Peter Dutton stands up for our demonised veterans

Peter Dutton stands up for our demonised veterans

Newly minted Defence Minister Peter Dutton has proven his worth a mere three weeks into the job.

Yesterday, the Minister launched a much-needed, wide-ranging royal commission into veteran suicides, examining “the human cost” of Defence service, including transition to civilian life, family pressures, welfare services and future employment prospects.

Even more significant however, was his announcement he’d overturn Defence Force Chief, Angus Campbell’s disgraceful decision to strip the Meritorious Unit Citation honour from around 3,000 defence personnel who served in Afghanistan between 2007 and 2013.

Well done Mr Dutton!

How can Australia have any chance of defending itself, when our Defence Force Chief is willing to dismiss and strip some of our most elite soldiers of awards for courageous service to this country?

Why would any young aspiring soldier sign up to fight for his country when he can be so unfairly demonised after returning home by his senior officers, government and the ABC?

And what right does Defence have to sack and shame our soldiers when it’s spent so much time and money criticising Army recruiters for not hitting diversity targets and providing rainbow-coloured Army Pride lapel pins to troops for Mardi Gras?    

It’s safe to say, the CCP’s People’s Liberation Army aren’t following the lead of Angus Campbell.

As former President of the anti-communist Chinese Republic, Chiang Kai-Shek said, “war is not only a matter of equipment, artillery, group troops or air force; it is largely a matter of spirit, or morale.”

Why can’t the Australian Defence Force get their head around this fundamental truth?

Unfortunately, however, it seems the Defence bureaucrats just have different priorities.

For example, not only did the Morrison government give Defence the power to remove unit citations five months before the release of the Brereton Report, but it “advertised in Kabul for witnesses to come forward and incriminate Australian soldiers”.

The final Brereton Report – which was used as justification to strip 3000 soldiers of their Meritorious Unit Citation award and dismiss at least 8 soldiers – was based on evidence which has never been tested in a court of law.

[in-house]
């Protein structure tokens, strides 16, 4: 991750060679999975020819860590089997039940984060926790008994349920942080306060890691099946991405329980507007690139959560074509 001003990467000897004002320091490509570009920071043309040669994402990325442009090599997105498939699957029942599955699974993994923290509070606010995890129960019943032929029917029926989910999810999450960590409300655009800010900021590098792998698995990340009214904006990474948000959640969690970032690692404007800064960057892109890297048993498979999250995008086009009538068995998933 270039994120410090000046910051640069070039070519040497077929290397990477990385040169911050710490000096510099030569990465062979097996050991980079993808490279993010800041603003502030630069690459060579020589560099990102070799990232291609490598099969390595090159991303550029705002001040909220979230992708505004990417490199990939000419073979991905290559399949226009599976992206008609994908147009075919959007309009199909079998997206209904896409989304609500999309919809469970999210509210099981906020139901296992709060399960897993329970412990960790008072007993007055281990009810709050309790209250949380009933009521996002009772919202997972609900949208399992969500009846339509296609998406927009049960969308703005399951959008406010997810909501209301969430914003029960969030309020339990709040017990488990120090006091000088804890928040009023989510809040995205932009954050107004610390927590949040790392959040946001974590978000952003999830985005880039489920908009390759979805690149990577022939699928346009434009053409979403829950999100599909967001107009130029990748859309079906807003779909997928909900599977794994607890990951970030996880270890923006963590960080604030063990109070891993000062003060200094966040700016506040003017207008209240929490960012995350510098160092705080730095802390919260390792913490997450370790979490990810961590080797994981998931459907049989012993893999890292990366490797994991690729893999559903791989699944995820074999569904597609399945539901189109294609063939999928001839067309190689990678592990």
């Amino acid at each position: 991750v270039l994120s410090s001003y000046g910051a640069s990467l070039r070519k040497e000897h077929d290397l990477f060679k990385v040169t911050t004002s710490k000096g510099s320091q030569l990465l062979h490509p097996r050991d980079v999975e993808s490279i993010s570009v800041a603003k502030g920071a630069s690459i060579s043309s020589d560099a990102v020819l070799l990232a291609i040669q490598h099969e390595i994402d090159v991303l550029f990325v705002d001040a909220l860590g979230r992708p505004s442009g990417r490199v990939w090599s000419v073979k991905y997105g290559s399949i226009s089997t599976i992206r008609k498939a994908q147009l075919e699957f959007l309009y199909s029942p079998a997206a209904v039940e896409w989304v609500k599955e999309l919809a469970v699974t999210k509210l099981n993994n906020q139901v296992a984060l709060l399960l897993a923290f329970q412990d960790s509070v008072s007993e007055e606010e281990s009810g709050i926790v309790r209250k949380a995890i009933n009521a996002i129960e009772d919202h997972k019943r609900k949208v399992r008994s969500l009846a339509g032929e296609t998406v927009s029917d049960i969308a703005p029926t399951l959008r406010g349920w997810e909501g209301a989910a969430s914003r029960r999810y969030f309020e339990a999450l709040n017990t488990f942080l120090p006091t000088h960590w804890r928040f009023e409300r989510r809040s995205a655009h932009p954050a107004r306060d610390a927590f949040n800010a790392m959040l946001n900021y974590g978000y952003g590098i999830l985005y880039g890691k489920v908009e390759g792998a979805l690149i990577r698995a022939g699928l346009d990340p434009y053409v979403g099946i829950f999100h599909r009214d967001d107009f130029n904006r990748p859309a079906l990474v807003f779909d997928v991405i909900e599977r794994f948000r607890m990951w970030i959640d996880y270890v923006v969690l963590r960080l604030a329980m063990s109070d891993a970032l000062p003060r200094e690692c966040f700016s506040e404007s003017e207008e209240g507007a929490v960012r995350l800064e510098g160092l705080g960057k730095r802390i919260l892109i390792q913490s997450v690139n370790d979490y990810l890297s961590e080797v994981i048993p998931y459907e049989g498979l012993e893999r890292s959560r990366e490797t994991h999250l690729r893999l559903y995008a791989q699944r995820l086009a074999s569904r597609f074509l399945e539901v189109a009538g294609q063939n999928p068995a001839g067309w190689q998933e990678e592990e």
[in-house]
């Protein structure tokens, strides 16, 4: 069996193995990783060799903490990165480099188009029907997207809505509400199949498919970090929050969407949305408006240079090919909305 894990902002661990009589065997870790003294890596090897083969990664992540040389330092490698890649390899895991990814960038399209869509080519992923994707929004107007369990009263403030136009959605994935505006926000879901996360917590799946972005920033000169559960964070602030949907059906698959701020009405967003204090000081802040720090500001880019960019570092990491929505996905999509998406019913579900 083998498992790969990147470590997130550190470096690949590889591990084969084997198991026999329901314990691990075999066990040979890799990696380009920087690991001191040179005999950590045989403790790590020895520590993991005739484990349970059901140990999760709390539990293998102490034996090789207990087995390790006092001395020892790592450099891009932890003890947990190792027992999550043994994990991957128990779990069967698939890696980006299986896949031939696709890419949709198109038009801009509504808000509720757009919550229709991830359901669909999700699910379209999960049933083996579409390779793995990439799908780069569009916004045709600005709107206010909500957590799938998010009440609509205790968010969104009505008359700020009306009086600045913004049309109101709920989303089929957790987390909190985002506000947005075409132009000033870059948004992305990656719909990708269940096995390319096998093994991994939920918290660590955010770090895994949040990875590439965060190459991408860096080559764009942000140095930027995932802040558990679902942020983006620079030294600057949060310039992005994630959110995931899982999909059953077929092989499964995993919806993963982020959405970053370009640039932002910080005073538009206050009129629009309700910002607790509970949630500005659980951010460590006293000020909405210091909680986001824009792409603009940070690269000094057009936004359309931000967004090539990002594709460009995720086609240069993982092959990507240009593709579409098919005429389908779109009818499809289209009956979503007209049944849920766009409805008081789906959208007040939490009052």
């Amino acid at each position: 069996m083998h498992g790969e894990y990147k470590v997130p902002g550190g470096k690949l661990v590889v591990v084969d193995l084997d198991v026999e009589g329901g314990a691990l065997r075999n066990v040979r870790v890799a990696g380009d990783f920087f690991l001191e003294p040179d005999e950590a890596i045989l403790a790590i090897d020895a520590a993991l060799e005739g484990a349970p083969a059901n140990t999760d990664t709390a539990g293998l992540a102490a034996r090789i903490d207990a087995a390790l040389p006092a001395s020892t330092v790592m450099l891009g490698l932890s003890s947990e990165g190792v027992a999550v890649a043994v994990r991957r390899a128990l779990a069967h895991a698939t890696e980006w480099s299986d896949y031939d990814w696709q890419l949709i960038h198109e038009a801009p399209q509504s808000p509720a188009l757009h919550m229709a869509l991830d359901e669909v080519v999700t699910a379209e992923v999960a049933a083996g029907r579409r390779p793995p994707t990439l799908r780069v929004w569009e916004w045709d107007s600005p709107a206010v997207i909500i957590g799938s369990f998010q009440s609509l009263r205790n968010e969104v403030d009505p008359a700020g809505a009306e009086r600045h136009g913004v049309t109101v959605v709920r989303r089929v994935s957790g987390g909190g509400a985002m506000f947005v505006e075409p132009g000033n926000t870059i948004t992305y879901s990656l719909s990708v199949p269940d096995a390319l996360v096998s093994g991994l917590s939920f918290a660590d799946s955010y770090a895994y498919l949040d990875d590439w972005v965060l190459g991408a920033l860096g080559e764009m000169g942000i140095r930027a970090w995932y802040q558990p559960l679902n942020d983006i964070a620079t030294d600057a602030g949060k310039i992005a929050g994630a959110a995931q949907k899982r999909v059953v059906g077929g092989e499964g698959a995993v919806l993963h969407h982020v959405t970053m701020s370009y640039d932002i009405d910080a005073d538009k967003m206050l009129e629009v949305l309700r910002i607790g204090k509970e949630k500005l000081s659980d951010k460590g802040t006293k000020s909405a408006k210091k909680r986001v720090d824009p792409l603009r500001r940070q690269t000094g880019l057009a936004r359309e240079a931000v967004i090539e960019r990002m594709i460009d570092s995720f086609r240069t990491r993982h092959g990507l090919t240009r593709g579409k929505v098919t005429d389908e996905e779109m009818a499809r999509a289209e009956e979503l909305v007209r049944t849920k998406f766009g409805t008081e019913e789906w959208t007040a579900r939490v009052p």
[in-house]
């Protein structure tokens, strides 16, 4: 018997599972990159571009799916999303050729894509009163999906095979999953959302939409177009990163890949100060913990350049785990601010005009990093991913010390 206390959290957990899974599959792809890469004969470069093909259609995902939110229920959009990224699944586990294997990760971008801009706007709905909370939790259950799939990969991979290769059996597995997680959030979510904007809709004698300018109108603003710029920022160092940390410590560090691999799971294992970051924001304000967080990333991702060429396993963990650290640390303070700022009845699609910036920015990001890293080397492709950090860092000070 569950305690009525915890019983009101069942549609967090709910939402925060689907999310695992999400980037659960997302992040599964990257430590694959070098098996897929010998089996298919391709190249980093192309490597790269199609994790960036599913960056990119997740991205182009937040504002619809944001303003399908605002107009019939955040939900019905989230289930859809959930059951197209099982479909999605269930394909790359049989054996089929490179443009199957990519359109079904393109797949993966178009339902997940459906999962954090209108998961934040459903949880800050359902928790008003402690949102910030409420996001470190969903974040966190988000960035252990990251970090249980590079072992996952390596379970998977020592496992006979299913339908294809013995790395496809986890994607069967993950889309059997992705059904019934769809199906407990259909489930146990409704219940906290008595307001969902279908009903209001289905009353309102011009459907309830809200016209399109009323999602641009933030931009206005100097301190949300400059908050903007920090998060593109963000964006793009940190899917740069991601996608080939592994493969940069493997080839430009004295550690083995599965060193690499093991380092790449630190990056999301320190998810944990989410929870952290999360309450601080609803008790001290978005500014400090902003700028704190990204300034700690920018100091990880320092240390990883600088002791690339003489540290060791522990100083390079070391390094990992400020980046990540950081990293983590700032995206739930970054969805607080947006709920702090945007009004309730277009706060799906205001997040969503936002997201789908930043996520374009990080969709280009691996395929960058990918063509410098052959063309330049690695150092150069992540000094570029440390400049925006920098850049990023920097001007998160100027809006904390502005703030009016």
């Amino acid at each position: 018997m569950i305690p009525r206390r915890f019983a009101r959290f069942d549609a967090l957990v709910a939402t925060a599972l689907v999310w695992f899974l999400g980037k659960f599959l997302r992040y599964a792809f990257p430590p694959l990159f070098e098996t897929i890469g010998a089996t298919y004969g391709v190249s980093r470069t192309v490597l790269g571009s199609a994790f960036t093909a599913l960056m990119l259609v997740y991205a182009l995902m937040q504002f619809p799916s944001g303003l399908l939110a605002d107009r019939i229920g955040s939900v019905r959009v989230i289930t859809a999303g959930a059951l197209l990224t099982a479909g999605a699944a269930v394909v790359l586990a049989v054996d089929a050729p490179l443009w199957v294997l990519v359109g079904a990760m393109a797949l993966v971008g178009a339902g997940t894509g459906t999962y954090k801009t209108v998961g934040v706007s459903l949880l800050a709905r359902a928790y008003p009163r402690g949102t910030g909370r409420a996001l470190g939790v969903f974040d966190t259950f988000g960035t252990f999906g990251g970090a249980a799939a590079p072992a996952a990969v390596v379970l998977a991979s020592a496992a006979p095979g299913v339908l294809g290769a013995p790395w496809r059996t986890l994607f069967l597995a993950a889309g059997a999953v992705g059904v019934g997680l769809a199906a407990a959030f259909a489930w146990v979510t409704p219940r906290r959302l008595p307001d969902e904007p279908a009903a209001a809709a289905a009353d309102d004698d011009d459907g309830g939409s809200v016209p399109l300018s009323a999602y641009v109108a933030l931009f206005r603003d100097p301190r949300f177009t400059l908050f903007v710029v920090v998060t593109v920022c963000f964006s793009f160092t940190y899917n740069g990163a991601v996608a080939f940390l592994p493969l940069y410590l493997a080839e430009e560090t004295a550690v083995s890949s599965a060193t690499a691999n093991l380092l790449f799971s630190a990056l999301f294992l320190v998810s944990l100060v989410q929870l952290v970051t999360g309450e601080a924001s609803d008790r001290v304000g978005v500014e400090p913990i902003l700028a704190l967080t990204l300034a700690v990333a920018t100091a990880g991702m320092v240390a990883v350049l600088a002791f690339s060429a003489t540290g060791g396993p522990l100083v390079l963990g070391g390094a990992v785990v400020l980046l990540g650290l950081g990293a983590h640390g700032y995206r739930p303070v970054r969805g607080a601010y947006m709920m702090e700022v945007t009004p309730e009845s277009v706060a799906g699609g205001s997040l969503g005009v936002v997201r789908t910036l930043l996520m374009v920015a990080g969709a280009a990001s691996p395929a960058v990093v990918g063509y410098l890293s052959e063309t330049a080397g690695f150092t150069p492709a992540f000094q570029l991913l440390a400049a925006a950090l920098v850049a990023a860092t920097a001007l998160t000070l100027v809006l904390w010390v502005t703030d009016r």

Even worse is how the Brereton Report exonerated the defence force hierarchy of any responsibility for what may have happened in Afghanistan even though the Geneva Convention clearly states that “the highest-ranking officer is accountable for and should be prosecuted and convicted for the crimes of every office under his command”.

As former SAS captain Mark Wales said, “what really bothered me was them saying they were going to remove the citation from units where literally 99 per cent of people have done the right thing, and then say and do nothing about senior officers’ medals… that is an absurd double standard”.

Advance agrees Captain Wales. 

And as if it couldn’t get any worse, Angus Campbell and his closest allies are still defending his decision to shame our troops for unproven crimes in the frenzied theatre of war, with close associate of General Campbell, Australian Defence Association director Neil James, said Mr Dutton is now responsible for:

“Improperly undermining the authority of the Chief of the Defence Force” and failing to recognise that “just as the military should never interfere in politics, ministers and politicians have to think very carefully before they interfere in what are military professional matters.”

Perhaps Mr James should tell his mate Angus Campbell the same thing.

Afterall who can forget when Campbell’s Department of Defence tweeted a photo of a Navy seaman who painted his fingernails pink in solidarity with “gender equality and diversity in the workplace”.

Let’s hope Defence Minister Peter Dutton keeps up the brilliant work.

The last thing our struggling veterans need is Angus Campbell undermining their legacy after all they’ve done for this country and its future.

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